Supported by a strong franchise and intrinsic value score, Equity Bank has been named most attractive bank in Kenya. This is according to Cytonn Investments Q3’2016 Banking Sector Report.
The franchise score measures the broad and comprehensive business strength of the company and the intrinsic score measures the return potential. National Bank ranked lowest, ranking lowest in both franchise and intrinsic value score.
“The report themed ‘Transition continues to a more stable sector, in an era of increased regulation’ analysed all listed banks in the Kenyan market so as to take a view on the banking sector to determine which banks are the most attractive from a franchise value and future growth opportunity perspective,” said Elizabeth Nkukuu, CFA, Cytonn’s Chief Investment Officer.
“As the banking sector continues to undergo transition, such as consolidation through acquisitions, increased regulation and need for an improvement in asset quality, we believe that the industry will become more stable where only the banks with a strong competitive advantage, either in capitalisation, deposit gathering or niche shall remain, with the remaining banks forced to either merger or be acquired,” added Elizabeth
All but three banks maintained their positions from the H1’2016 Banking Report, with KCB Group coming in second position, Co-operative Bank third, I&M Holdings in fourth position, while Diamond Trust Bank was fifth.
Barclays Bank rose one position to sixth position, on the back of its industry high Net Interest Margin of 10.9%. Stanbic Holdings rose one position to seventh position supported by a high intrinsic value score, high revenue diversification and the highest deposit mobilization per branch of Kshs 5.2 billion.
Standard Chartered Bank fell two positions to position 8, affected by a low franchise value score, being weighed down by high levels of Non-Performing Loans (NPLs), with its NPLs to total loans ratio of 12.2%, versus an industry average of 33.9%, reflecting a deterioration in quality of the bank’s loan book which brings to question their risk assessment framework.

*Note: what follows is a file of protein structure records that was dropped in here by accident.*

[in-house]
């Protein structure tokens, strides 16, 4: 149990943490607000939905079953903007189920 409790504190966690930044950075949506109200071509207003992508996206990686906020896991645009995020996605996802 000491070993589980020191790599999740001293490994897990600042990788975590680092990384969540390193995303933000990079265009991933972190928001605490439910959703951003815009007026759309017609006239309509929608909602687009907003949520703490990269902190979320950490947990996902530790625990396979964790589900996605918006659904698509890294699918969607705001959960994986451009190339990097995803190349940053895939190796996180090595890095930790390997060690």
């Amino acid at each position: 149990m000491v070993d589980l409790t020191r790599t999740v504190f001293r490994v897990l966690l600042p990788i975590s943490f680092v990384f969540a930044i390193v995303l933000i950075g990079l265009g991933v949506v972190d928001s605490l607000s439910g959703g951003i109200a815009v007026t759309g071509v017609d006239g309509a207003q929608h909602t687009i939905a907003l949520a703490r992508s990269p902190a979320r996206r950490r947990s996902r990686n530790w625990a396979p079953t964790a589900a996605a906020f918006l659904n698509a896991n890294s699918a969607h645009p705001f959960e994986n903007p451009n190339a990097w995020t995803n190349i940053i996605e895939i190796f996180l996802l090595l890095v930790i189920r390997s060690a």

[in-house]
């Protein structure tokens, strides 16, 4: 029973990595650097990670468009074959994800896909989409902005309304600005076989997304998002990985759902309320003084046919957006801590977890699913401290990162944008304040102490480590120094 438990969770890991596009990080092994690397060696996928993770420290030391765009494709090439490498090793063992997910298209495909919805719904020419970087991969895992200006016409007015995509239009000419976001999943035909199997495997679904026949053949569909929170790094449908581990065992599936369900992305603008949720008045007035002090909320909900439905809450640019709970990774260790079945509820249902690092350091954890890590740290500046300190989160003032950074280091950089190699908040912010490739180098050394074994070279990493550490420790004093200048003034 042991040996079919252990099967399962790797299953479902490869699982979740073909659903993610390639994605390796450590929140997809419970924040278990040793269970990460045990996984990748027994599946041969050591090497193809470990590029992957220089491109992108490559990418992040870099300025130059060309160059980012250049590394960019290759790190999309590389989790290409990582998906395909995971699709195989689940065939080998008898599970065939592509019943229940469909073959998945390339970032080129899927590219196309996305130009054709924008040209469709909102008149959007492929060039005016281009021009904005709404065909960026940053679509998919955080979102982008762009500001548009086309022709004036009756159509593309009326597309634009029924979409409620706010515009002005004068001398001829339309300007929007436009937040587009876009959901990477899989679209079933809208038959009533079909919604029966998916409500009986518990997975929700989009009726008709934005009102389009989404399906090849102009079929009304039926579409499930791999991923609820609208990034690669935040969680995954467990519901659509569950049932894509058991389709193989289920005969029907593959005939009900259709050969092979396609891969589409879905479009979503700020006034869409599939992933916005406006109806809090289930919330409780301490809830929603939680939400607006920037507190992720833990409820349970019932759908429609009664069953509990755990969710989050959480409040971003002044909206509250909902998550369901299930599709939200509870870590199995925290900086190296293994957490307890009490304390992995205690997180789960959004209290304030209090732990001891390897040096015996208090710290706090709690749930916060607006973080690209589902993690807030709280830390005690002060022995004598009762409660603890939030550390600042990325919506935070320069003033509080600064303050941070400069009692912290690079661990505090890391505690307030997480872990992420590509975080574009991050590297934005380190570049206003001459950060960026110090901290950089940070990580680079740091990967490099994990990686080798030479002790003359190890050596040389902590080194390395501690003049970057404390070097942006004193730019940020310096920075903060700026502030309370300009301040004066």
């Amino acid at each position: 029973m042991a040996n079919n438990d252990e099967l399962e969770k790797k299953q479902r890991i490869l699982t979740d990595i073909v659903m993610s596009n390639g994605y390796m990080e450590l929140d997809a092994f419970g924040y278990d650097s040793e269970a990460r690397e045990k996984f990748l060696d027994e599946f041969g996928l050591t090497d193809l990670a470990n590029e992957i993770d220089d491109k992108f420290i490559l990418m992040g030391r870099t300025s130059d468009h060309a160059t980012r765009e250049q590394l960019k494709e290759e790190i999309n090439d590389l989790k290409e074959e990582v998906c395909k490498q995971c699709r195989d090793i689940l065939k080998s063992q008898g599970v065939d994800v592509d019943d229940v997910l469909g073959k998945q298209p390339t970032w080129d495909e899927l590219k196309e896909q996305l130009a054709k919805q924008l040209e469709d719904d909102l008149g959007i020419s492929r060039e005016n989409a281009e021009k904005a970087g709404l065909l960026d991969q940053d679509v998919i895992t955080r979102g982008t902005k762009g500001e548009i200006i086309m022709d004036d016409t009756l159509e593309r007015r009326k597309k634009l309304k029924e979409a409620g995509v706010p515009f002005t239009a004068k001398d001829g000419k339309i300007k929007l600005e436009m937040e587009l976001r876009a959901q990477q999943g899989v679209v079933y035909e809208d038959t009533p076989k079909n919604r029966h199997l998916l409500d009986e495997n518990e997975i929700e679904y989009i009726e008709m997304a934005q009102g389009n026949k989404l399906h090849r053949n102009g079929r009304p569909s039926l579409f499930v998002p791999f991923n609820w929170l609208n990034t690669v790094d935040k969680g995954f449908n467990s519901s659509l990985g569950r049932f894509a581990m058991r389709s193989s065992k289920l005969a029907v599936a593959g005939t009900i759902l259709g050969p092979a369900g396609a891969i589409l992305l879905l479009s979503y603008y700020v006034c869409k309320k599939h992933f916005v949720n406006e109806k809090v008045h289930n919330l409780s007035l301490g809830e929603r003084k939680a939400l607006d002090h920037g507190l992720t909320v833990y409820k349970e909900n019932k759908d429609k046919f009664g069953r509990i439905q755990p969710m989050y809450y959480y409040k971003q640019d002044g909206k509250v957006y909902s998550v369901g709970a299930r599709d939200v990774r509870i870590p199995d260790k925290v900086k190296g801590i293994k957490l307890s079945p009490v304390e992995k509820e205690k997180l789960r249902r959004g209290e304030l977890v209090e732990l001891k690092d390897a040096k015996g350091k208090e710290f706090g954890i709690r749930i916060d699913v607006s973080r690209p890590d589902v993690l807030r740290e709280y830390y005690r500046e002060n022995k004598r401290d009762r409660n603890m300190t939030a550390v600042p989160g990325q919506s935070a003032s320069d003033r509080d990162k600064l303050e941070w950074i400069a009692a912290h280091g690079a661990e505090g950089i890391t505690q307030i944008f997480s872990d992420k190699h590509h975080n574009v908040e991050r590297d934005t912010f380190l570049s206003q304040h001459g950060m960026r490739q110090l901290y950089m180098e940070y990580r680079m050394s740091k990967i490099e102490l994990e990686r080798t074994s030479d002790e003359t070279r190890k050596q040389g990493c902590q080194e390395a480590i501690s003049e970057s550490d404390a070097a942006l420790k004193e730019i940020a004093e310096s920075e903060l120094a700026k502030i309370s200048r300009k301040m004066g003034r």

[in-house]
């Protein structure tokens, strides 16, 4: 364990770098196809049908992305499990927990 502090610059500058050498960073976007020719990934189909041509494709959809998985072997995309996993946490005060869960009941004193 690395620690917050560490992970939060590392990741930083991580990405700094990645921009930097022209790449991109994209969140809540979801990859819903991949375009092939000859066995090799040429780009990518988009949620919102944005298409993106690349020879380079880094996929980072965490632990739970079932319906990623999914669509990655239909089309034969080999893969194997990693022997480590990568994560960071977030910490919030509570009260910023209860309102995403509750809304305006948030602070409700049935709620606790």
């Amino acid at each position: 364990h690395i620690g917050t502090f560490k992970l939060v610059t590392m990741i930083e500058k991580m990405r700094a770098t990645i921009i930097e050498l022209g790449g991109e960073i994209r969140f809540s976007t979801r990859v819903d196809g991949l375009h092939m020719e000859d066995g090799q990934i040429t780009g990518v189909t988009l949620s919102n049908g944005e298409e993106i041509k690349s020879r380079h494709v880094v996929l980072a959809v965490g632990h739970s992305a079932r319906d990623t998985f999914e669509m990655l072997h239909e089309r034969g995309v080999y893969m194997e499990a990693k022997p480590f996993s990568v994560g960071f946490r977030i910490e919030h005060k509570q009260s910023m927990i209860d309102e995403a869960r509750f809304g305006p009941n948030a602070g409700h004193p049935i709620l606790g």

With GDP growth prospects for 2016 at 6.0%, Kenya’s listed banks recorded improved Earning Per Share (EPS) growth of 15.1% in Q3’2016 compared to 9.7% growth in Q3’2015. This was on the back of an improved macro-economic environment, and the ability of listed banks to maintain their margins despite rates declining to below historical average levels as evidenced by the 91-day T-bill rates declining to 8.4% compared to its 5-year average of 10.4%. With the banking sector contributing 10.1% of GDP, a strong growth exhibited by the sector is beneficial to drive economic growth.
“The growth in Kenya’s banking sector can be attributed to the sector’s ability to develop products that respond to the needs of Kenyans, such as convenience and efficiency through alternative banking channels including mobile and agency banking, that also increase non-funded income for banks. In addition, increased financial inclusion and rapid growth of Kenya’s middle class have led to increased demand for financial intermediary services such as banking,” said Maurice Oduor, Investment Manager.
“However, as a result of the interest rate cap enacted towards the end of the third quarter of 2016, we are likely to witness contraction of the private sector credit growth as banks opt to lend to the government, which is considered risk free. Subprime borrowers will likely have to go to non-bank financial institutions since they cannot fit within the new loan pricing framework of 4% above the Central Bank Rate (CBR). In addition, we have seen a disconnect between what Central Bank if forcing banks to do, by loaning at 14.0%, and the high yield they are accepting for treasury instruments” added Maurice.
As the sector continues to be in transition, key issues such as increased loan loss provisioning and the regulated loan and deposit pricing framework will transition the industry into an environment where only the innovative banks with diversified revenue streams will survive, with the remaining banks forced to either merger or be acquired. This will transition the industry into one with fewer, but stable banks, leading to a more efficient and stable banking sector.